General comments on XSCH Datatypes note

My review of "XML Datatypes in RDF and OWL" [1] 

Overall, this is a good document.  It discusses a number
of issues related to the use of datatypes in RDF and OWL that were left
unresolved by the Recommendations.  It is comprehensive in addressing
the issues discussed: covering alternative approaches and providing
appropriate references and/or quotes as necessary.  In fact, because
of this comprehensiveness and the importance of the references,
reviewing this document was more of a project than I had originally
envisioned (although reading these references proved enlightening)..  

I have no major issues with this document, although I do have some
lesser concerns and comments.  These fall into two categories: general
and detailed.  The detailed concerns were already presented in an
email sent to the list yesterday [details].  The general concerns
follow below.

* The document covers a number of loosely related subjects.  It is
  like a bag of datatype issues and other related material.  Different
  parts will be of interest to different audiences.  I mentioned this
  before, but my main concern now is that someone reading linearly
  through the document will encounter the interpretation descriptions
  in 1.2, 1.3, and 1.4 and stop reading.  I think such material would
  be better placed as an appendix.  It was also not clear to me the
  purpose and role of such material in this document.  By role, I mean
  are the interpretation descriptions in 1.2 and 1.3 quotes from the
  RDF and OWL semantics documents respectively or a different form for
  the same content?

* An important reference for datatypes in computing environments is
  the ISO standard on Language-independent datatypes - ISO/IEC
  11404:1996.  It provides an excellent framework for describing
  datatypes and appears to have been a strong influence on the XML
  Schema base types document [2] (which includes a reference to
  11404).  The XSCH note could benefit referencing the ISO work
  directly and using some of its terminology, although I don't think
  that this is necessary for this iteration of the note.

* My primary interest in these datatype issues is with the treatment
  of numeric types being consistent with their use in engineering
  applications (or at least usable by those applications).  Loss in 
  precision or unexpected changes in values due to automatic type
  conversion could be problematic in an engineering environment.

  Engineering view of some numeric types:

  To explain the engineering point of view on this, let me mention
  three important numeric types for that domain: count, measurement,
  and constant.

  A count is an integer representing essentially the
  cardinal number for a set of things classified by some set of tests.
  An example would be the count of packages of candy available for
  shipment.  A count is an exact number.  Tests may include
  measurements, but a count is not an approximation of a sum of 
  these measurements nor is it a sum of the approximation of these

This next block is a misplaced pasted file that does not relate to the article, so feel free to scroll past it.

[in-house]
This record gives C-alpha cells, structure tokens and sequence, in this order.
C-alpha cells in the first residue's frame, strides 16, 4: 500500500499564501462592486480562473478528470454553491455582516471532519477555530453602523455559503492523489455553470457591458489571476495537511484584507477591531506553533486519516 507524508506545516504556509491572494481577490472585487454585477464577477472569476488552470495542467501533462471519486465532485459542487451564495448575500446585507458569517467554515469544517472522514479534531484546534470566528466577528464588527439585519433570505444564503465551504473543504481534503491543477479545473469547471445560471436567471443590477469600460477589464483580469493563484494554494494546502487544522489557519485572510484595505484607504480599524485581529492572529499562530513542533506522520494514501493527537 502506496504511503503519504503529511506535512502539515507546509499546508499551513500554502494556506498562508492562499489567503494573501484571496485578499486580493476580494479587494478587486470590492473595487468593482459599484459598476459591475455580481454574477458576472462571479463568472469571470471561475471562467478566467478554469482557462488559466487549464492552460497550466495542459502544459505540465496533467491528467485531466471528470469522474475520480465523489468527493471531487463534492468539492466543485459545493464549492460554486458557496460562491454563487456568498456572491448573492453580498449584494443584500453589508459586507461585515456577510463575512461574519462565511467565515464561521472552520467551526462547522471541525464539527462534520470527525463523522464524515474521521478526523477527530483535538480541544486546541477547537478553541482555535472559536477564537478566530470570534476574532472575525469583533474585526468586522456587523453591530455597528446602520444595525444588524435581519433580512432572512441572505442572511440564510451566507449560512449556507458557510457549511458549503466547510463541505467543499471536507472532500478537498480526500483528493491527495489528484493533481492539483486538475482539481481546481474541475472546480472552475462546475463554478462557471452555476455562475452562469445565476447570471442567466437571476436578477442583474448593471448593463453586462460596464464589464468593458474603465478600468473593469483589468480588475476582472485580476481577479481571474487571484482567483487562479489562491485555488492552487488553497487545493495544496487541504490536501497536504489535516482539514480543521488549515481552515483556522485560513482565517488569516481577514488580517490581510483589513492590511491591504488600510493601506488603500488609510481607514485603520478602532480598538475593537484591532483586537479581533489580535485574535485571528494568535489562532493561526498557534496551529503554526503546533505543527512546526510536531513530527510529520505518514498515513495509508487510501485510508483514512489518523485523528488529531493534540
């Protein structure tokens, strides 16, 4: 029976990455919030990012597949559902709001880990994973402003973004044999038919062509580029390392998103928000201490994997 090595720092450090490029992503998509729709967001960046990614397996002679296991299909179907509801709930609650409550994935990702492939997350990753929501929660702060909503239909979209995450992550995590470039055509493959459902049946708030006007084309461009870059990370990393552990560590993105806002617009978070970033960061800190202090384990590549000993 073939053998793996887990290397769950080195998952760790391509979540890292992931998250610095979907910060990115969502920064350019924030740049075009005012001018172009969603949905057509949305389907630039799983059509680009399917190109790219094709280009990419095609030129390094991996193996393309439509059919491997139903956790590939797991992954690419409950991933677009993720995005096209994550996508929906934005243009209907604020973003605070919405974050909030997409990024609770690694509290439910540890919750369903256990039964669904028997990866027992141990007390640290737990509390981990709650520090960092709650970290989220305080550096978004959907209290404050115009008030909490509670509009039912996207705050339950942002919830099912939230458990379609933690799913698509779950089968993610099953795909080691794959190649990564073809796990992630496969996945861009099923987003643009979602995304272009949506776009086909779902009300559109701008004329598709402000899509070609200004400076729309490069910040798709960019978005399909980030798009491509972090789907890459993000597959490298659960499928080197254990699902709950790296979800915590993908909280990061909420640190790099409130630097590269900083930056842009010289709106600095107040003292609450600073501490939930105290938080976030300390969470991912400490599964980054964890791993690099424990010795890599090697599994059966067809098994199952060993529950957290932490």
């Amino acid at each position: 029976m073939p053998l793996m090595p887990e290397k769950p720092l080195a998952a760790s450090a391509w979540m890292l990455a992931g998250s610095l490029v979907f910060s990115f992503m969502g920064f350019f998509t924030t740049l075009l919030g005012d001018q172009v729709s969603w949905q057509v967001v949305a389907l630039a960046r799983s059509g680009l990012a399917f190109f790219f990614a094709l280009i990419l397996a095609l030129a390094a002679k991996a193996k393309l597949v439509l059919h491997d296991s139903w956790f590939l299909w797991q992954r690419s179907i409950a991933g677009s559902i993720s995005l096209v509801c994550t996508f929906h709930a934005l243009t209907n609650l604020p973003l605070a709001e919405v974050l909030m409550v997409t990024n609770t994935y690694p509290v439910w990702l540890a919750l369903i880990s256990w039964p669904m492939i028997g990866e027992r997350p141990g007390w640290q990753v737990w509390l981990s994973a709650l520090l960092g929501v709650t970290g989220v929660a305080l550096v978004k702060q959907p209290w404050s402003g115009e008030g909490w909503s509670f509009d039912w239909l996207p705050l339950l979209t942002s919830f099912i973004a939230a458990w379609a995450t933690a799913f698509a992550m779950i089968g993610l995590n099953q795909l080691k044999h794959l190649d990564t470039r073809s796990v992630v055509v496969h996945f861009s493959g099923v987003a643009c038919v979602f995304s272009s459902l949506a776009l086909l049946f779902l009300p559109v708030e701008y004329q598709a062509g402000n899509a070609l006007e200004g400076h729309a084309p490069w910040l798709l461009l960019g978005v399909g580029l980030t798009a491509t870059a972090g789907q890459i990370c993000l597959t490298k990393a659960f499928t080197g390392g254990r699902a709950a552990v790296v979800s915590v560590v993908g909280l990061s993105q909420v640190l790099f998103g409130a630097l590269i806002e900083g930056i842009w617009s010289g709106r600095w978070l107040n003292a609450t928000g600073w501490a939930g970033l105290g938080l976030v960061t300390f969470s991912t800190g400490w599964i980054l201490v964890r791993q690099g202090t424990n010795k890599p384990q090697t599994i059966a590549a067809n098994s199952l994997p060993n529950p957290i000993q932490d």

A measurement is an inexact numeric value (usually represented as a
  real) produced by some measurement method.  This value denotes a
  value range which includes the actual value.  The actual value is
  unknowable, but more precise measurement methods can reduce the
  range of uncertainty up to a point.  The precision or uncertainty is
  usually included with the measurement value.  Either implicitly
  using significant figures or explicitly using a seperate property
  value such as error range.

  A constant is an exact value used in computation.  It may or may not
  be possible to express exactly as a numeric.  An inch is exactly
  2.54 centimeters, but Pi is not 3.14159.

  This suggests some potential needs and concerns for a type system
  underlaying this.  1. Because the value spaces for these types
  are different, measurements are disjoint from counts and constants.
  2.  Some means of capturing precision or error/uncertainty is needed
  for measurement values. 3. Some means is needed for denoting
  constants that cannot be expressed precisely in numeric form.

  Some answers about how 1 and 2 can/must be handled with XML Schema
  types are revealed in the XML Schema Datatypes document. In [2] the
  description for Decimal explicitly states that, "Precision is not
  reflected in this value space, the number 2.0 is not distinct from
  the number 2.00."  Thus precision cannot be encoded in decimal
  values or other types derived from or constructed with
  Decimal. Meaning: that objects must used to state precision or error
  properties for measurements (this is not a bad approach any since
  there are often other properties or metadata associated with a
  measurement as mentioned previously by Bernard [3]).  Measurements
  on the SW are thus not datatypes and the disjoint type issue becomes
  For issue 3, there remains no answer.  As far as I know there is no
  way to denote a rational value without using a numeric literal, but 
  many important values cannot be expressed precisely as numeric 

  Information on these issues may belong in this datatype note or not,
  I am not sure.  I do think that the SWBPD wg should present these
  issues in some one of its notes, though.



Received on Thursday, 13 January 2005 17:57:30 UTC